The closing panel at CrimeCon 2023 over the weekend included a group of victims’ families who had all started advocacy campaigns or charitable organisations as they struggled with their own pain. It was a common topic there, as it was at many previous conferences.
But it also applies to everyday individuals, like Florida mom Whitney Sich, who formed an online true crime sleuth group while unable to move or communicate and whose recovery from an unanticipated stroke in 2020 happened to coincide with it.
Sich founded A Voice for the Voiceless, a nonprofit organisation dedicated to bringing attention to cases, and the True Crime Sisters, a network of Facebook groups devoted to missing individuals and other significant cases.
“I got into true crime when someone went missing from my community,” she told Fox News Digital over the weekend at CrimeCon 2023 in Orlando.
The 38-year-old stay-at-home mother’s health deteriorated just as they were beginning, though.
She said, losing her voice and mobility, “I had a stroke.”
She claimed that despite this, she wished to support her neighbourhood. So she created a Facebook group and started printing flyers for missing people.
“I was learning to walk and talk and spreading awareness and building a community, and the Facebook group that we made gained like 15,000 people,” she said. “And then that kind of turned into other missing people, families looking for help, and we’ve been doing that for years now.”
Her organisations raised awareness, held vigils, and devoted many hours to independently analysing instances.
“It took away all of my abilities, and I had to come back from it,” she told Fox News Digital. “I’m a mom, so I wanted to be a mom again and hold my boy. I had to learn how to use my arms again and learn how to use my legs and talk again, so I could say, ‘I love you.’”
She claimed that while she has been physically recovering, her online work has resulted in actual repercussions for criminal suspects.
Authorities claim that Leila Cavett, a 21-year-old Georgia mother, disappeared from a trip to South Florida in July 2020.
Shannon Ryan, a self-described “witch doctor” who was later detained in connection with the case, posted a status on Facebook referring to Cavett as his “apprentice,” according to Sich. He then allegedly attempted to cover it up when she vanished.
“He originally included the presumed murder victim in his Facebook post, and then he edited the Facebook post,” she said. “We found the edited Facebook post, and the edit history showed that she was included in his original Facebook post. So she was with him.”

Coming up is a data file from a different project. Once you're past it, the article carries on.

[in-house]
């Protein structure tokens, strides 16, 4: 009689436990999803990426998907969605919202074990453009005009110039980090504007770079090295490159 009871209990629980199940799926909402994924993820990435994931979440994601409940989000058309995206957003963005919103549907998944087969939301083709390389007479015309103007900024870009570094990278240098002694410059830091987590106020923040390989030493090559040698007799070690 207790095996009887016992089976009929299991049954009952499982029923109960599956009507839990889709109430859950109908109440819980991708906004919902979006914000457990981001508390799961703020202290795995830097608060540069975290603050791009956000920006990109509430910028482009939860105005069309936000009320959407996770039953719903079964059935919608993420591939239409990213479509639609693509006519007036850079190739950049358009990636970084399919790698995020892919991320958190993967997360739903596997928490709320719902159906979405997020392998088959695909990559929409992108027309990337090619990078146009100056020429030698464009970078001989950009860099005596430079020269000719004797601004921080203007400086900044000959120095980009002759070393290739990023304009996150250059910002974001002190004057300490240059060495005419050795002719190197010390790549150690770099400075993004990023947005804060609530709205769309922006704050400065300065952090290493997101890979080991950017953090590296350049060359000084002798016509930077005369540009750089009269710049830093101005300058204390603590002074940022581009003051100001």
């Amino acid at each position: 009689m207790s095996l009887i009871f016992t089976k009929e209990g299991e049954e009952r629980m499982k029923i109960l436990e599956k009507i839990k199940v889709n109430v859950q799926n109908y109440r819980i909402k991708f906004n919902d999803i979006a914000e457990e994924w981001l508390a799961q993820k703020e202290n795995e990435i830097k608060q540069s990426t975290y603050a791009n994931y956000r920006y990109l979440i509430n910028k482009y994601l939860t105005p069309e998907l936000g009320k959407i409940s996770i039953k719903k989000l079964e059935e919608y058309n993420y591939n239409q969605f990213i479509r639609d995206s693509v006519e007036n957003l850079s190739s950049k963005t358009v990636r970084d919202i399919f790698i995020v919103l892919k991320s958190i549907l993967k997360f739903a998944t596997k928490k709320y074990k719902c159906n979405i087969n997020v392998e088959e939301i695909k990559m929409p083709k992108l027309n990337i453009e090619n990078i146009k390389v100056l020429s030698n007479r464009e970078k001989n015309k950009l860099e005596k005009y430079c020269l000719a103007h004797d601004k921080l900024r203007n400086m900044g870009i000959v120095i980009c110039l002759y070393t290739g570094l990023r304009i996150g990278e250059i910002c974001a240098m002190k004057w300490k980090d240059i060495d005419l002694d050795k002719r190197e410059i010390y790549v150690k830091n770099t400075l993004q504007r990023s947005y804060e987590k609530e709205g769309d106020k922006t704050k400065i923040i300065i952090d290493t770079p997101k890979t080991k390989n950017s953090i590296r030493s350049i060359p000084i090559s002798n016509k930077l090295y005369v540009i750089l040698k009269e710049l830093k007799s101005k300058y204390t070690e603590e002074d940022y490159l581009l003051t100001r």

She claimed that they informed the FBI of the information and named Ryan, 42, as a possible suspect. The FBI has been contacted by Fox News Digital for comment.
In May 2021, Florida police detained Ryan after discovering Cavett’s 2-year-old son strolling around barefoot and wearing a soiled nappy.
There is no sign of her remains. On the security footage, she was last seen sitting in Ryan’s car’s passenger seat.
According to court records, Ryan is presently being detained in Broward County and will shortly stand trial on allegations of second-degree murder, child negligence, and tampering with evidence.
According to Chloe Schafer, a private investigator located in Tennessee who claims to have contacted Sich online more than a year ago, Sich’s organisations have also assisted families and authorities in finding missing people who are still alive and safe. They have worked together frequently ever since, she said.
“I’ve worked a ton of runaway cases where we helped the family either physically locate them or helped lead law enforcement to them,” she said.
In addition to receiving praise for providing information that resulted in significant breakthroughs in a case, true crime sleuths have occasionally come under fire.
An FBI-led search team discovered Gabby Petito’s remains close to where her van was last seen in Wyoming in 2021 after a handful of travel bloggers posted dashcam footage of the incident.
Jenn Bethune, who runs the travel blog “Red White and Bethune” with her husband, started looking through the video from her trip to Grand Teton National Park after she received a social media message from a person asking anyone who may have been in the area in late August 2021 to review their photos and videos.
Around that time, the family had been there, and it came out that they had passed by Petito’s van, which her alleged killer Brian Laundrie had later driven to Florida without her.
According to the FBI, Laundrie shot himself in the head days after police showed up at his door looking for Petito. His remains were discovered just over a month later in a marshy nature reserve close to his parents’ home in North Port, Florida. Police discovered a handwritten confession nearby in a waterproof bag.
“Awareness matters, and there’s the multiplier effect,” Sich told Fox News Digital. “So if one person posts a flyer, which is what my organization does, if we post a flyer, and you see it online, please share it. Because if you’re from an area where that person’s missing, someone might find that person because of that flyer.”